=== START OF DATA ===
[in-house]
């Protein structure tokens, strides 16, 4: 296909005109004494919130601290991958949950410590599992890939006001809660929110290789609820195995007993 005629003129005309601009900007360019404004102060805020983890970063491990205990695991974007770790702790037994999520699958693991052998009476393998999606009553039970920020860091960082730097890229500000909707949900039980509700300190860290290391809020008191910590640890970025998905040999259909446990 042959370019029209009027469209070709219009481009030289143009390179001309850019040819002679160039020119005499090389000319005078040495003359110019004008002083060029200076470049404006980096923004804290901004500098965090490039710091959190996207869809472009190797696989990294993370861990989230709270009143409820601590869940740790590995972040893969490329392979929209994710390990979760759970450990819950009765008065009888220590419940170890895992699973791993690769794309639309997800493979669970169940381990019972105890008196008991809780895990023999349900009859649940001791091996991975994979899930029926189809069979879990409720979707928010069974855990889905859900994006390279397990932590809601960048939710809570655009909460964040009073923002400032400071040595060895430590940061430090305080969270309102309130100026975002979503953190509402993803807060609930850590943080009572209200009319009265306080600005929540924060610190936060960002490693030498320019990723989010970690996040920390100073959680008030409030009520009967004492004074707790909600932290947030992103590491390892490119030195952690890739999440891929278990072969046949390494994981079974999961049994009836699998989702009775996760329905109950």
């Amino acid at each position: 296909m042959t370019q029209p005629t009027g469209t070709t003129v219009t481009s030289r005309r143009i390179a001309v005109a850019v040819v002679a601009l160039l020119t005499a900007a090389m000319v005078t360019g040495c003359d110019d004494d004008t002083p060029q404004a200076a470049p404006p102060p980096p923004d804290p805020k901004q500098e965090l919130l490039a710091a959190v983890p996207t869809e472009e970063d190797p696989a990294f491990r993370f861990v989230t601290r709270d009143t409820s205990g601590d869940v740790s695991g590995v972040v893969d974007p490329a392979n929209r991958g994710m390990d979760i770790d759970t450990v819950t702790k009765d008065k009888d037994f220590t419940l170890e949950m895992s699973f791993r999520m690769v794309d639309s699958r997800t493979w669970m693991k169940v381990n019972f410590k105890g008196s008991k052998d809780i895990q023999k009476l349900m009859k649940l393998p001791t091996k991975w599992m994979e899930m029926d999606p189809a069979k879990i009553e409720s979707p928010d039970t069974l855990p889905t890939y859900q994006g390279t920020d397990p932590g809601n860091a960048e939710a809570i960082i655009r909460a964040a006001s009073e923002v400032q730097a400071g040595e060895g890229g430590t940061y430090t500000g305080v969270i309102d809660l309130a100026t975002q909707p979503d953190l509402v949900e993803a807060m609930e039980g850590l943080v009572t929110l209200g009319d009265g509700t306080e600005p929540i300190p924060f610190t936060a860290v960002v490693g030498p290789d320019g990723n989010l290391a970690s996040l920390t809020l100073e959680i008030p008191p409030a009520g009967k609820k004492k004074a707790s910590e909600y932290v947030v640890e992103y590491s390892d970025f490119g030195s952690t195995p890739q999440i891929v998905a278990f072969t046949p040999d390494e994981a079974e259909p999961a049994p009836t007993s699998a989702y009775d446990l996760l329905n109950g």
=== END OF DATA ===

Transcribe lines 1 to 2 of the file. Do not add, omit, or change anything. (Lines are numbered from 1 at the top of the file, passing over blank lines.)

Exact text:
[in-house]
């Protein structure tokens, strides 16, 4: 296909005109004494919130601290991958949950410590599992890939006001809660929110290789609820195995007993 005629003129005309601009900007360019404004102060805020983890970063491990205990695991974007770790702790037994999520699958693991052998009476393998999606009553039970920020860091960082730097890229500000909707949900039980509700300190860290290391809020008191910590640890970025998905040999259909446990 042959370019029209009027469209070709219009481009030289143009390179001309850019040819002679160039020119005499090389000319005078040495003359110019004008002083060029200076470049404006980096923004804290901004500098965090490039710091959190996207869809472009190797696989990294993370861990989230709270009143409820601590869940740790590995972040893969490329392979929209994710390990979760759970450990819950009765008065009888220590419940170890895992699973791993690769794309639309997800493979669970169940381990019972105890008196008991809780895990023999349900009859649940001791091996991975994979899930029926189809069979879990409720979707928010069974855990889905859900994006390279397990932590809601960048939710809570655009909460964040009073923002400032400071040595060895430590940061430090305080969270309102309130100026975002979503953190509402993803807060609930850590943080009572209200009319009265306080600005929540924060610190936060960002490693030498320019990723989010970690996040920390100073959680008030409030009520009967004492004074707790909600932290947030992103590491390892490119030195952690890739999440891929278990072969046949390494994981079974999961049994009836699998989702009775996760329905109950």